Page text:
Handshakes, Facebook friend requests, LinkedIn invitations, book clubs, office happy hours, sweat working (?!), Instagram likes, conferences, workshops, webinars…
Last month, I found myself dreading attending yet another holiday party with a friend. I’d spent the season saying “yes” to everything from mixers to outings with coworkers to multiple happy hours in a day. I’d carried on conversations with industry leaders about everything from the best Smiths songs to the American obsession with foie gras. I’d explained what Career Contessa was in countless ways to countless people and exchanged business cards and numbers.
But that morning, I was still in bed and contemplating shooting off a lying text. Something about a seasonal cold. “So sorry, can’t make it tonight. Bummed!”
I’m someone who loves meeting new people — usually. But right then, I could hardly bear the thought of dragging myself into the office that morning, let alone to a party afterward. The last thing I wanted was to talk to anyone.
We’re living in an age where “networking” has gone too far.
Most articles you read about millennials cite the fact that we’re “always on.” The Digital Age means that we’re hyper-connected and we are socializing constantly. In a 2014 Nielsen survey, 54% of millennials (that’s people born between 1977 and 1995, technically) said that all the technology helps us feel “closer to our family and friends.”
Consider your average day. If you’re like most of us, you probably start it by checking your Instagram feed in bed, texting your friends about last night while brushing your teeth, and going through work emails as you brew coffee.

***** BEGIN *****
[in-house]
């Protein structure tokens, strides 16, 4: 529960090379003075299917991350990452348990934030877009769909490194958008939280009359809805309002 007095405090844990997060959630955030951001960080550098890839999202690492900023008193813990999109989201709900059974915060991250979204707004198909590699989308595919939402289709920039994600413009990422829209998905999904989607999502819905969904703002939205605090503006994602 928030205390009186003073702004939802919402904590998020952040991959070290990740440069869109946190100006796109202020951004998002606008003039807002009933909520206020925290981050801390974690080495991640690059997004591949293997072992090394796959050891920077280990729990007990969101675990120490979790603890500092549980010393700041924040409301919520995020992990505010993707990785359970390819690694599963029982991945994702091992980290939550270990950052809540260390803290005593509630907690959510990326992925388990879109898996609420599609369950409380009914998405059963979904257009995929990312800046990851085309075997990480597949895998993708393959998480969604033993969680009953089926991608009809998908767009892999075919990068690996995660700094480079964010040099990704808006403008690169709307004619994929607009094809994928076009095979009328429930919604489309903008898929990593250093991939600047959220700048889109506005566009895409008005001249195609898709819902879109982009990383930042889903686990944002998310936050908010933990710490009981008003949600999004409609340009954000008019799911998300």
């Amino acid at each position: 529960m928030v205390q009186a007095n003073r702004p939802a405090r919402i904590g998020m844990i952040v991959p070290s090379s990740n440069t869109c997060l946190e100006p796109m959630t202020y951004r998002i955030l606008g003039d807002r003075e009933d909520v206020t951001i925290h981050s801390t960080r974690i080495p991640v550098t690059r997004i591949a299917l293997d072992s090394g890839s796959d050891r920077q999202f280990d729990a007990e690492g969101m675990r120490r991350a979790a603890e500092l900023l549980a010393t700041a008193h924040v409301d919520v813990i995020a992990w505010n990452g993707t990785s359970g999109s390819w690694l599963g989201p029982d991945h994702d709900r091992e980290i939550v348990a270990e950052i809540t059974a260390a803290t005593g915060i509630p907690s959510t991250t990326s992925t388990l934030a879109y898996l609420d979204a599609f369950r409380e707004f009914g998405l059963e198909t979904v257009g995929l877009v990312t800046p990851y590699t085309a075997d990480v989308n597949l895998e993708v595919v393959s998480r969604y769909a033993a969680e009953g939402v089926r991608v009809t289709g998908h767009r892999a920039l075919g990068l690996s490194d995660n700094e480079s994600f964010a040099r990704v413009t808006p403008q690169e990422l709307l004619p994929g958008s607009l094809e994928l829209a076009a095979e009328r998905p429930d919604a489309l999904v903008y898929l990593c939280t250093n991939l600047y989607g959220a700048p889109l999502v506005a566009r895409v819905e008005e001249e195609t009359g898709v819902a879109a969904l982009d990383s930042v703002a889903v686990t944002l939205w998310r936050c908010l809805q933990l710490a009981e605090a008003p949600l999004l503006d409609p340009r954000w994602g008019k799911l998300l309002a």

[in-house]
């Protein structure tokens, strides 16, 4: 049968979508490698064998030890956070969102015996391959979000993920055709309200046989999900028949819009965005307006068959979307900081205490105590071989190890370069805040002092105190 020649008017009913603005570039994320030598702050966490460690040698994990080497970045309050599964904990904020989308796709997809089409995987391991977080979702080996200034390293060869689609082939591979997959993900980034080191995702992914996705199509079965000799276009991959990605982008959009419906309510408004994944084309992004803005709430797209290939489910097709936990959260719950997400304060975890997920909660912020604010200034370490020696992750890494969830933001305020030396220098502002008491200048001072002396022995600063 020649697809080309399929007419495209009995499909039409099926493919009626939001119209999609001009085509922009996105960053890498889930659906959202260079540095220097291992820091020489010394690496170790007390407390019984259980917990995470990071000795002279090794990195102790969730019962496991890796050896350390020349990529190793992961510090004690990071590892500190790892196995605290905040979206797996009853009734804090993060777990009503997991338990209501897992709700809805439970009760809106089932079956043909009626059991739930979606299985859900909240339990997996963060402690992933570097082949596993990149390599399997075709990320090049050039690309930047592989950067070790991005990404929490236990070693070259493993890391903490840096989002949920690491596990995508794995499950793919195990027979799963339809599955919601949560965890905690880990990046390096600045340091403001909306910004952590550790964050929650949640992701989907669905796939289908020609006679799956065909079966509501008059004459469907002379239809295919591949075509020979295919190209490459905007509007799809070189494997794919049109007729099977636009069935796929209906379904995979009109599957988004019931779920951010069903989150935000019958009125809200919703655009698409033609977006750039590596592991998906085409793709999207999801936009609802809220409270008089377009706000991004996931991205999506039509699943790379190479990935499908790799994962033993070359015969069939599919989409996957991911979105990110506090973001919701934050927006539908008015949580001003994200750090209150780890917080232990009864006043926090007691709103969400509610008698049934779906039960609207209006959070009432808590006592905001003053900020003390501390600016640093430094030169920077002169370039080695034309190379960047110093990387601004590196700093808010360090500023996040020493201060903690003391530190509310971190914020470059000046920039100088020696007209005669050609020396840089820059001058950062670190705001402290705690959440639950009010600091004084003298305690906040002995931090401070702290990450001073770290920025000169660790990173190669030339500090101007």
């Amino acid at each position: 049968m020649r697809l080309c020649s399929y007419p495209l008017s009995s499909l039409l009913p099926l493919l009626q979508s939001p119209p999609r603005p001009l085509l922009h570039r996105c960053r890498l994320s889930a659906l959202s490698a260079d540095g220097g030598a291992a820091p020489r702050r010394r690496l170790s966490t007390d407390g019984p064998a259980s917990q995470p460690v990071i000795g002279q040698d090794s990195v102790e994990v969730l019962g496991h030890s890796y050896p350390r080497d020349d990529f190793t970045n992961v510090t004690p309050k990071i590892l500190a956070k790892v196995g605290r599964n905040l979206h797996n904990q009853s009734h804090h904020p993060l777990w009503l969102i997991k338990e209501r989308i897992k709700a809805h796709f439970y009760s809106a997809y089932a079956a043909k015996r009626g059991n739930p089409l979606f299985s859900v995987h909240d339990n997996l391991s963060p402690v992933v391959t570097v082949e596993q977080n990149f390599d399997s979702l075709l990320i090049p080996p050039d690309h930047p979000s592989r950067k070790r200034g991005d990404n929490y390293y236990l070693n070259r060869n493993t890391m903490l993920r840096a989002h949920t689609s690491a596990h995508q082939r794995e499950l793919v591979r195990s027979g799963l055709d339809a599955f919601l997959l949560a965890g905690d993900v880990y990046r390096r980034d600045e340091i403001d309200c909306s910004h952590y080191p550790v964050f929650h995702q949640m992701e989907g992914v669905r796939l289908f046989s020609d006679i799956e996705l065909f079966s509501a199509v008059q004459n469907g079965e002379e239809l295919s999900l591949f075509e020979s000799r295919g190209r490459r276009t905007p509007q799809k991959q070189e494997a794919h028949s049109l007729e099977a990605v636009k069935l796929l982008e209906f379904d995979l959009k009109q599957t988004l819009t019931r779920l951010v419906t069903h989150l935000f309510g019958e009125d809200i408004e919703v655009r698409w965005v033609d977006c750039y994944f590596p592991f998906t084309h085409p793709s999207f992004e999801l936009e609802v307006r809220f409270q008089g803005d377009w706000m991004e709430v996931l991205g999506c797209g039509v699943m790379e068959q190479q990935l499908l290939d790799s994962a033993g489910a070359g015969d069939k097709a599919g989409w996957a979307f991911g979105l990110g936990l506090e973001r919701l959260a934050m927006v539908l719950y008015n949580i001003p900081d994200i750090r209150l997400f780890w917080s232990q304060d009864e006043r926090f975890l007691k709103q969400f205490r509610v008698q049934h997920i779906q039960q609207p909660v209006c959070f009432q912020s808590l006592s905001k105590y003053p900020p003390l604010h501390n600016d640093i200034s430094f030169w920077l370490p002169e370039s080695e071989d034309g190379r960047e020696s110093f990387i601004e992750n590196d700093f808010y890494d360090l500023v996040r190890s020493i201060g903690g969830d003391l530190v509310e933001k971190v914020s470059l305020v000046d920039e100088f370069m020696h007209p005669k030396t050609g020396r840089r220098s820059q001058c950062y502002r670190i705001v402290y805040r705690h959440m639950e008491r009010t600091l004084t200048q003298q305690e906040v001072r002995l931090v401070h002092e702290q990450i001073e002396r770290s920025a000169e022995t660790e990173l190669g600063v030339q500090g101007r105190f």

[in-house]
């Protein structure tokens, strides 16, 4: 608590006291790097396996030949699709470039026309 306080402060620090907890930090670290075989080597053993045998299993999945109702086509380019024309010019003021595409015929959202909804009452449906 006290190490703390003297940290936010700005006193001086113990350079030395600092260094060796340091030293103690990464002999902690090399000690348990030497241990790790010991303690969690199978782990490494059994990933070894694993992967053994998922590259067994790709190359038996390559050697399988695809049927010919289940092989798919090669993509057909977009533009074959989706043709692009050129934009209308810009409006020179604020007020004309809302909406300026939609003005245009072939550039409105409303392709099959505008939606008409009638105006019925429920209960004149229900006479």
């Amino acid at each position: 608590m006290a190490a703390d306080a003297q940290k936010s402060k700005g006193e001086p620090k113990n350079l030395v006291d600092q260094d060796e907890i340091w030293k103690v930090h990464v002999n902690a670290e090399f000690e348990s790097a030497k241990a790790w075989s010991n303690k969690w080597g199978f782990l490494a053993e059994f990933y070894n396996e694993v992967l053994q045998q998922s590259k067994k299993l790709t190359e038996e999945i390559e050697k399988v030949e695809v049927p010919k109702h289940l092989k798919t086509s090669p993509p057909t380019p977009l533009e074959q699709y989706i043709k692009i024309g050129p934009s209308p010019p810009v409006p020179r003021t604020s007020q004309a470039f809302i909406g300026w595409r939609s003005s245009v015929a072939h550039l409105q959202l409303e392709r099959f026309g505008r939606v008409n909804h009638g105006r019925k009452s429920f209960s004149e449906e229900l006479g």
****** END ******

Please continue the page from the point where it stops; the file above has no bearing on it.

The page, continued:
But that constant existence of a social network comes at a cost: you feel as though you’re always performing under a sort of digital microscope and eventually, that feeling gets to be too much. And then, something even worse happens: not only do we tire of our social calendar, we burn out entirely.
How networking burnout leads to just… burnout
People love citing an article from Forbes about why millennial women are burning out faster than men and often before 30. The idea is simple: we don’t know when to stop. We’re used to working long hours, constantly checking work email, and taking on side projects at night. And the perceived competition means that we feel the urge to work harder, no matter how hard we’re already working.
One woman told Forbes, “You can’t see the end of the tunnel because there are so many twists and turns. It’s hard to look just three to four years in the future. They don’t know what they are striving for, which makes it really hard to move forward.”
And networking is at the root of all this career-driven madness. We’re taught that the best way to grow your career is to network. It’s not about you, it’s about who you know. But how do we know which social connections are the ones that will matter?
And so we say yes to every meeting, every informational interview, and every opportunity to collaborate. Too often, we agree to do extra work for free or help others on a project because it will help us make new connections. We attend happy hours because one of those acquaintances might know someone who knows someone. We worry that we don’t comment enough on other people’s Instagrams and use our number of likes to see how well we’re faring socially.
And somewhere down the line, we find ourselves in bed wishing we could phone in sick.